Cyclospora is diagnosed by identifying oocysts in stool specimens through acid-fast staining or polymerase chain reaction analysis.  Diagnosis can be difficult if too few oocysts are present in a stool sample, and patients may need to submit several samples collected over multiple days.  Although cyclosporiasis has been identified in many countries, the disease has been most prevalent in tropical and subtropical regions.  Health care providers should suspect Cyclospora in individuals with prolonged watery diarrhea, especially in patients who have travelled to Cyclospora-endemic regions.1, 4

       Cyclosporiasis can be treated with antibiotics, with the treatment of choice limited to trimethoprim-sulfamethoxazole (TMP-SMX) (e.g., Bactrim® , Septra® ) dosed as one double- strength tablet (160 mg/800 mg) twice daily for 7 to 10 days in immunocompetent adults.5 Although not as effective as TMP-SMX, ciprofloxacin may be considered in those patients with a sulfa allergy (500 mg twice daily for 7 days), although anecdotal reports of ciprofloxacin use in immunocompetent individuals indicate that the drug is ineffective.4, 5 Nitazoxanide has also shown efficacy in eradicating Cyclospora infections and may be considered another alternative treatment.5 People experiencing diarrhea are encouraged to rest and drink fluids.4  Cyclosporiasis in immunocompromised patients (e.g., human immunodeficiency virus) causes more serious disease and requires prolonged therapy with higher treatment doses.1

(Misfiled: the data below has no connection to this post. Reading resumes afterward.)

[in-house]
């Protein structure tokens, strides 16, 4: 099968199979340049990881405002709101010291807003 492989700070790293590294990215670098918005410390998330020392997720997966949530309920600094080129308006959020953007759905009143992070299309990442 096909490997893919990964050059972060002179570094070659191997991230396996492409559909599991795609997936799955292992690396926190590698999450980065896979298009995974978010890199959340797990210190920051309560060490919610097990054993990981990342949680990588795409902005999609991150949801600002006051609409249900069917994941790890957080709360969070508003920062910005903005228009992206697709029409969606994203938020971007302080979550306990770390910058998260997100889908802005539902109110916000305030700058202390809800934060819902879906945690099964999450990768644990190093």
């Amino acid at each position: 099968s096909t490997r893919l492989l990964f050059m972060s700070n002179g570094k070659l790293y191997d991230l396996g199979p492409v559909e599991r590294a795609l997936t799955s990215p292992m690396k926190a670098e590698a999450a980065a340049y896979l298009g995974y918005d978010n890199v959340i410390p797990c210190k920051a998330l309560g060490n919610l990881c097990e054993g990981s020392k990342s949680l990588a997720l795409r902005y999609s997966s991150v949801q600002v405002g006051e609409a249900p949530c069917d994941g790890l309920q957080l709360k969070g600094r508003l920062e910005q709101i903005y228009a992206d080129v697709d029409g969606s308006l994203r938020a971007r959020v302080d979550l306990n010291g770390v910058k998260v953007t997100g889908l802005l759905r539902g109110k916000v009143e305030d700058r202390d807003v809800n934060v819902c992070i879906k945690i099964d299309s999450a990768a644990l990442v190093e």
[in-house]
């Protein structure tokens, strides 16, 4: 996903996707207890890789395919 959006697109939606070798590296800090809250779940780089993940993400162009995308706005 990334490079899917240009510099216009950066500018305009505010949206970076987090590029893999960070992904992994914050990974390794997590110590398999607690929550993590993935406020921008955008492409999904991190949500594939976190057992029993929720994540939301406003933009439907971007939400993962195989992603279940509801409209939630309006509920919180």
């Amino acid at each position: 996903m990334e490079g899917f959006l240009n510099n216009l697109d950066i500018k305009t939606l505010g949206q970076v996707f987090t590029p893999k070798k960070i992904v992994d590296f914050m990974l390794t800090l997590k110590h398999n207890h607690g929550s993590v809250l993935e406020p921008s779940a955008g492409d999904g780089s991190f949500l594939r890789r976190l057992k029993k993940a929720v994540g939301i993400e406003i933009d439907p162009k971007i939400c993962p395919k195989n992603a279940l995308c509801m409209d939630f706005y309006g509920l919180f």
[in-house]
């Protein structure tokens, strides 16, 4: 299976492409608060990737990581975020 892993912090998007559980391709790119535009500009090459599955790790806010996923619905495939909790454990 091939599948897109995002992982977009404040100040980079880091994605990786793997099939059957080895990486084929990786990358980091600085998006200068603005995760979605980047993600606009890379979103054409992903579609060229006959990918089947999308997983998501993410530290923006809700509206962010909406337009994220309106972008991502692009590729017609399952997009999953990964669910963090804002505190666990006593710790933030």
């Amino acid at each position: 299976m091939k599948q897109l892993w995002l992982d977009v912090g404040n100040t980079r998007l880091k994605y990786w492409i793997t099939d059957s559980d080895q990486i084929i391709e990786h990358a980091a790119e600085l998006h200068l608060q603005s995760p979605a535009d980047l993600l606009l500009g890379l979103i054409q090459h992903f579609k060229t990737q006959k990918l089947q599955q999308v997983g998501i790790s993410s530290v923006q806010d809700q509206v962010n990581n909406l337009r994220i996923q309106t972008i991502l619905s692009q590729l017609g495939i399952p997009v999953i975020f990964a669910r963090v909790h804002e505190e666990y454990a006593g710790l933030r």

It is not clear how food and water become contaminated with Cyclospora oocysts, but the best way to prevent cyclosporiasis is to avoid polluted materials.  Food growers are encouraged to follow good agricultural and good manufacturing practices to minimize contamination.  Iodine and chlorine treatments are ineffective in killing the Cyclospora parasite.1, 4 While produce should be thoroughly washed prior to eating, data from previous outbreaks have shown that washing does not eliminate the risk of developing cyclosporiasis.6  

People experiencing prolonged watery diarrhea who suspect they may be infected with Cyclospora should seek assistance from health care providers.  Since people who have previously experienced Cyclospora infections can be re-infected, preventive practices are key to reducing cyclosporiasis outbreaks.1


  1. Centers for Disease Control and Prevention.  Investigation of an outbreak of cyclosporiasis in the United States.  (July 26th, 2103)  Available at:  Accessed July 28th, 2013.
  2.   21 new cases of Cyclospora reported in Texas since Thursday.  (July 26th, 2013)  Available at:  Accessed July 28th, 2013.
  3. Forbes.  Cyclospora outbreak:  what you need to know.  (July 26th, 2013)  Available at:  Accessed July 28th, 2013.
  4. Centers for Disease Control and Prevention.  Parasites – cyclosporiasis (Cyclospora infection).  Available at:  Accessed July 28th, 2013.
  5. Weller PF, Leder K.  Cyclospora infection.  In: UpToDate, Basow, DS (Ed), UpToDate,
    Waltham, MA, 2013.
  6. Yo AY, Lopez AS, Eberhart MG, et al.  Outbreak of cyclosporiasis associated with imported raspberries, Philadelphia, Pennsylvania, 2000.  Emerg Infect Dis.  2002;8(8):783-8.